Democracy Soup

Making sense out of the world of politics

Are we headed for another 200+ vote swing in the Electoral College?

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Originally published on on Fri, 10/24/2008 – 10:10am

Here are the five most recent Electoral College vote spikes. The 1976 spike came after Watergate; the 1992 spike came after the horrible recession.

Winning Party Year Improved Margin New total-previous total
Republican 2000 112 271-159
Democratic 1992 259 370-111
Republican 1980 249 489-240
Democratic 1976 280 297-17
Republican 1968 249 301-52

There are 50 states, but for John McCain, there are only 3 states: Florida, Ohio, and Pennsylvania.

In reality, it feels like Pennsylvania will be McCain’s home for the remaining 12 days. The McCain campaign sees the 21 electoral votes as crucial to a possible win. Technically, this is true: A sweep of those major states is the only way McCain can pull it off.

McCain is smart to at least camp out in Pennsylvania: Kerry defeated Bush in the Keystone State by 128,869 votes out of 5.5 million in 2004. Though Al Gore won by 4 points in 2000, and Bill Clinton downed Bob Dole by 9 points in 1996. Not counting the last two disputed elections, the last time Pennsylvania didn’t vote for the winner was 1968.

Yes, the election is November 4, so things can change. But the electoral map looks good for Obama, regardless of how many cheesesteak sandwiches McCain eats in Philly or how many “Terrible Towels” he waves in Pittsburgh.

However, Barack Obama and his campaign see the whole country as being at least open to voting for a Democrat, and even in some areas, an African-American Democrat.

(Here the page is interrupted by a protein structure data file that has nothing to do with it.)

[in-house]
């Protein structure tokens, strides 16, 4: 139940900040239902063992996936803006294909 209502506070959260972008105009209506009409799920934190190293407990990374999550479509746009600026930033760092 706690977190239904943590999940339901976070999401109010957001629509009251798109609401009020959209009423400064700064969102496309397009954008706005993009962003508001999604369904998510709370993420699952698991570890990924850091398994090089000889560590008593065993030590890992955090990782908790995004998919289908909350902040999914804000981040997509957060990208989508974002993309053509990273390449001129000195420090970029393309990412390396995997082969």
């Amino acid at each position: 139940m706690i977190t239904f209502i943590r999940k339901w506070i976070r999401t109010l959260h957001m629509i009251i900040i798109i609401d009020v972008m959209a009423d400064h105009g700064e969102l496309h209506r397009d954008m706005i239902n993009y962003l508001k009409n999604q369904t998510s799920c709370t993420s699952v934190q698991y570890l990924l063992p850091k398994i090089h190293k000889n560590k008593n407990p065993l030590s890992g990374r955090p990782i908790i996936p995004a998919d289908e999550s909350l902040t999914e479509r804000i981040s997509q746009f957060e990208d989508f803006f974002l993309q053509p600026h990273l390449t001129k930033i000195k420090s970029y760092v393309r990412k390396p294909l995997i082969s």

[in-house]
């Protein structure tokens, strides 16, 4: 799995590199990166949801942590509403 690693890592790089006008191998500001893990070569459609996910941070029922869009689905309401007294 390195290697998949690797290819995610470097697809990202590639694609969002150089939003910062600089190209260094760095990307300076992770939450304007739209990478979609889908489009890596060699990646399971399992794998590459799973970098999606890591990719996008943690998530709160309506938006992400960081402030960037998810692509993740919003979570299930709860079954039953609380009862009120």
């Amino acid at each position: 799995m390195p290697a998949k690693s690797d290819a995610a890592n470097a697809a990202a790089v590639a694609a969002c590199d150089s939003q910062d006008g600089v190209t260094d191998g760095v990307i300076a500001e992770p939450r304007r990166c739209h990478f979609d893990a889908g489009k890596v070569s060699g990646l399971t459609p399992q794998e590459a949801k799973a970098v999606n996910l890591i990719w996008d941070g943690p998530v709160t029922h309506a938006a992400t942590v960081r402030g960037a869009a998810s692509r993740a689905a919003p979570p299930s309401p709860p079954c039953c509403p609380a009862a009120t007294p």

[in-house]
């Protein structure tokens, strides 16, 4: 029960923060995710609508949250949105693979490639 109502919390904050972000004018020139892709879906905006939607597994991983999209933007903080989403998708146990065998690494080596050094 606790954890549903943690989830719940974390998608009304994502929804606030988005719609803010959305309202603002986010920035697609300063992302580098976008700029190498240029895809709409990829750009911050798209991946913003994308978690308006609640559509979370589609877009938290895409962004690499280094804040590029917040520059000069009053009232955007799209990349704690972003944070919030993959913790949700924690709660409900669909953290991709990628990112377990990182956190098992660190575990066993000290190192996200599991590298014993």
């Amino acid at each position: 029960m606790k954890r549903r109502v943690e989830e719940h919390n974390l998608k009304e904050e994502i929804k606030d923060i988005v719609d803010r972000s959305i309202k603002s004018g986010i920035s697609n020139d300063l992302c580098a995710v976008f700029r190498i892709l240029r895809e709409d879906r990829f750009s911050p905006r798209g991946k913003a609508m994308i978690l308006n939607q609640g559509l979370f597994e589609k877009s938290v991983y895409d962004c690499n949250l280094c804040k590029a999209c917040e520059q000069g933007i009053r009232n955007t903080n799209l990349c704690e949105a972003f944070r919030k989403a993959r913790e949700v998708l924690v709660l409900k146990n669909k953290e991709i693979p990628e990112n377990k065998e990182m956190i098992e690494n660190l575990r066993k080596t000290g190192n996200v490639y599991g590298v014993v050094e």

George W. Bush got 286 electoral votes in 2004, so McCain has 16 to lose to still be at 270. Gaining Pennsylvania’s 21 votes (42-vote swing) gives McCain a 58-vote margin.

But Colorado, Iowa, and New Mexico make up 21 electoral votes, so a 42-vote swing brings McCain back to being up by 16. And this is if Florida, Ohio, Pennsylvania, and Virginia all magically go for McCain. This doesn’t factor in Missouri, West Virginia, Nevada, Georgia, and North Carolina, all red states in 2004.

The pundits are playing out scenarios, such as the one above, thinking it will be a close race. And perhaps it will be. But it seems that in difficult and turbulent times, this country makes bold choices.

True, in 2004, we have little if any job growth, two wars, and we were scared sh*tless. But this year feels different — a bold choice is coming. Don’t know whether that is Democratic or Republican, though. This year won’t be close.

Now, the Democrats got at least 251 Electoral College votes in 2004, so a 200+ spike would put in LBJ (486) or FDR (472 in 1932) territory. It’s certainly a possibility for Obama.

But the last spike was only 112 from 1996 to 2000. Adding 112 to 251 gives the Democrats 363 votes, just short of Bill Clinton in 1992 (370) and 1996 (379).

But what do you think? Do you feel a strong wind coming across the country? Will this race be close or is the MSM fooling us? Let us know what you think.


Written by democracysoup

October 24, 2008 at 10:10 am

Posted in Uncategorized

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